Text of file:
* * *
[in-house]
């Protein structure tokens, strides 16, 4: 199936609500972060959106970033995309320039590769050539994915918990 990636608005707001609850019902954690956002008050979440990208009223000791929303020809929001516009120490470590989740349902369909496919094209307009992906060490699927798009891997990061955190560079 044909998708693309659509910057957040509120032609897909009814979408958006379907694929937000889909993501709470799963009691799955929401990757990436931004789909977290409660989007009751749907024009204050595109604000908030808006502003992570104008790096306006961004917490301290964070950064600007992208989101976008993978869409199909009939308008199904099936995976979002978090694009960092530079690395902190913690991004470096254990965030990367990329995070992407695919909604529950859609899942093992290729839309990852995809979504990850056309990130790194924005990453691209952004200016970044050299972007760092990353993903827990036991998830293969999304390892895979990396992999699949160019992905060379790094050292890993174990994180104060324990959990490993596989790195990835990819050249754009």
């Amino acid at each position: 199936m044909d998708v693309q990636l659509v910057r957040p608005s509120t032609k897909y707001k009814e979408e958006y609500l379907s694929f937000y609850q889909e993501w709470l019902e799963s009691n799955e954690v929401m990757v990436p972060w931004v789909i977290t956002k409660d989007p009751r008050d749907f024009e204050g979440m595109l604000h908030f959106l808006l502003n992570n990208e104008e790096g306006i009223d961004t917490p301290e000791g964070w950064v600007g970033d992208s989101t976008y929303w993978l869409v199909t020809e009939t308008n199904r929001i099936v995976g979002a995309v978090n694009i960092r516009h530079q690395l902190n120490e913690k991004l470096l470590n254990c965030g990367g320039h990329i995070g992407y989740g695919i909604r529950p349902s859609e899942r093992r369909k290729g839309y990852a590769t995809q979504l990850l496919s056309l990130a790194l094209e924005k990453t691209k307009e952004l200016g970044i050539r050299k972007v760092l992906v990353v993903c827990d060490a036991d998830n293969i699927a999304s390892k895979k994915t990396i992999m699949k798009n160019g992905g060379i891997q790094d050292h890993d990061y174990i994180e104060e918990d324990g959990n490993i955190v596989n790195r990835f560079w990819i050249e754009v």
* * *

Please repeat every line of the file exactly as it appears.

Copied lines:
[in-house]
């Protein structure tokens, strides 16, 4: 199936609500972060959106970033995309320039590769050539994915918990 990636608005707001609850019902954690956002008050979440990208009223000791929303020809929001516009120490470590989740349902369909496919094209307009992906060490699927798009891997990061955190560079 044909998708693309659509910057957040509120032609897909009814979408958006379907694929937000889909993501709470799963009691799955929401990757990436931004789909977290409660989007009751749907024009204050595109604000908030808006502003992570104008790096306006961004917490301290964070950064600007992208989101976008993978869409199909009939308008199904099936995976979002978090694009960092530079690395902190913690991004470096254990965030990367990329995070992407695919909604529950859609899942093992290729839309990852995809979504990850056309990130790194924005990453691209952004200016970044050299972007760092990353993903827990036991998830293969999304390892895979990396992999699949160019992905060379790094050292890993174990994180104060324990959990490993596989790195990835990819050249754009």
């Amino acid at each position: 199936m044909d998708v693309q990636l659509v910057r957040p608005s509120t032609k897909y707001k009814e979408e958006y609500l379907s694929f937000y609850q889909e993501w709470l019902e799963s009691n799955e954690v929401m990757v990436p972060w931004v789909i977290t956002k409660d989007p009751r008050d749907f024009e204050g979440m595109l604000h908030f959106l808006l502003n992570n990208e104008e790096g306006i009223d961004t917490p301290e000791g964070w950064v600007g970033d992208s989101t976008y929303w993978l869409v199909t020809e009939t308008n199904r929001i099936v995976g979002a995309v978090n694009i960092r516009h530079q690395l902190n120490e913690k991004l470096l470590n254990c965030g990367g320039h990329i995070g992407y989740g695919i909604r529950p349902s859609e899942r093992r369909k290729g839309y990852a590769t995809q979504l990850l496919s056309l990130a790194l094209e924005k990453t691209k307009e952004l200016g970044i050539r050299k972007v760092l992906v990353v993903c827990d060490a036991d998830n293969i699927a999304s390892k895979k994915t990396i992999m699949k798009n160019g992905g060379i891997q790094d050292h890993d990061y174990i994180e104060e918990d324990g959990n490993i955190v596989n790195r990835f560079w990819i050249e754009v």